The algebraic solution of (10) is given by, , where denotes the Moore-Penrose pseudoinverse of . Due to the fact that the blending functions are nonlinear in and , the least-squares minimization of the errors is a strongly nonlinear problem, with a large number of unknowns for large sets of data points. Our strategy for solving the problem consists of applying the firefly algorithm to determine suitable parameter values for the least-squares minimization of functional according to either (8) or (9). However, in order to do it, some previous steps must be carefully carried out.(1)First of all, we need an adequate representation of the unknowns of the problem. Because of the tensor-product structure of the free-form Bézier surfaces, the fireflies in our method can be encoded as either strings of two sorted real-coded vectors on the interval of length and , respectively, for organized data points, or as sorted real-coded vectors of length for the case of irregularly sampled data points. All fireflies are initialized with sorted uniformly distributed random numbers on the coordinate parametric domain.(2)The objective function corresponds to the evaluation of the least-squares function given by either (8) or (9). Since this error function does not consider the number of data points, we also compute the RMSE (root-mean squared error), given by for (8) or, alternatively by: for (9) and report our results by using these error criteria.(3)We also need to choose the degree of the approximating surface, which in turn depends on the number of control points. This value is chosen according to the complexity of the shape of the underlying function of data. In general, a small amount of control points is needed for simple, smooth shapes, while a large number of control points must be selected for complicated, twisted, or irregular shapes. Since this number is unknown a priori, it is advisable to start with a low number of control points for each parametric coordinate and increase it until the error reaches values below a prescribed threshold, which generally depends on both the underlying surface and the application domain.(4)Regarding the firefly algorithm, some control parameters should be set up. As usual when working with metaheuristic techniques, the choice of suitable control parameters is very important as it determines the performance of the method at large extent. It is also challenging, because it is strongly problem dependent. In this paper, our choice is based on a large collection of empirical results. These control parameters are(a)the number of fireflies, : this value is set up to fireflies in all examples of this paper. We also tried larger populations of fireflies (up to individuals) but found that our results do not change significantly. Since larger populations mean larger computation times with no remarkable improvement at all, we found this value to be appropriate in our simulations;(b)the number of iterations, : this number is another parameter of the method that has to be determined in order to run the algorithm until the convergence of the minimization of the error is achieved. In general, the firefly algorithm does not need a large number of iterations to reach the global optima. This also happens in this case. In all our simulations, we found that = 10 is a suitable value, as larger values for this parameter does not improve our results;(c)the initial attractiveness, : some theoretical results suggest that is a good choice for many optimization problems. We also take this value in this paper, with very good results, as it will be discussed in next section;(d)the absorption coefficient, : it is set up to in this paper, as this value provides a quick convergence of the algorithm to the optimal solution;(e)the potential coefficient, : although any positive value can be used for this parameter, the light intensity varies according to the inverse square law. Therefore, we choose accordingly;(f)the randomization parameter, . This parameter varies on the interval and allows us to determine the degree of randomization introduced in the algorithm. This stochastic component is necessary in order to allow new solutions appear and avoid getting stuck in a local minimum. However, larger values introduce large perturbations on the evolution of the firefly and, therefore, delay convergence to the global optima. Consequently, it is advisable to select values in between. In this work, we take .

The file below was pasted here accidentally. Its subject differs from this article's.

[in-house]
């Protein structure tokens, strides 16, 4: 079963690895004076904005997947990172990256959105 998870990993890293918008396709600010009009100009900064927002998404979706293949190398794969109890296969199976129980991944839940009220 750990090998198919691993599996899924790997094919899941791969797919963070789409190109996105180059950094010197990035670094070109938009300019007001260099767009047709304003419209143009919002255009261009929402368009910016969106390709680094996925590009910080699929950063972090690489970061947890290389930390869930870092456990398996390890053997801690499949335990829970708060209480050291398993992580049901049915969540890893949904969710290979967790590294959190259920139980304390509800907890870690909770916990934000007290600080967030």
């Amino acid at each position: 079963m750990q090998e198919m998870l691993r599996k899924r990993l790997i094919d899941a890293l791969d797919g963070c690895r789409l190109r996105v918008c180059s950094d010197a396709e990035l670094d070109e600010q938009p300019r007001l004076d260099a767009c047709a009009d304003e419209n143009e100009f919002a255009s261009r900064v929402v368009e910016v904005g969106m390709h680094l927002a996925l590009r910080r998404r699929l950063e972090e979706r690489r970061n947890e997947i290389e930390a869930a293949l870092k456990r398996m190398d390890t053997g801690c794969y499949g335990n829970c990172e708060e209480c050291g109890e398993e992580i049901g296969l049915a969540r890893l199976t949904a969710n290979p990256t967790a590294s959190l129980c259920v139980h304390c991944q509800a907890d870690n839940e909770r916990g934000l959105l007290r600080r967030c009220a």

After the selection of those parameters, the firefly algorithm is performed iteratively for the given number of iterations. To remove the stochastic effects and avoid premature convergence, 20 independent executions have been carried out for each choice of the surface degree. Then, the firefly with the best (i.e., minimum) fitness value is selected as the best solution to the problem.

#### 5. Experimental Results

To check the performance of our method described previously, it has been tested with a large collection of examples with excellent results in all cases. To keep the paper at manageable size, in this section we consider only three of them. They have been primarily chosen to reflect the diversity of situations to which the method can be applied. The examples correspond to both open and closed surfaces, including shapes with singularities. As the reader will see, they clearly show the good performance of our approach.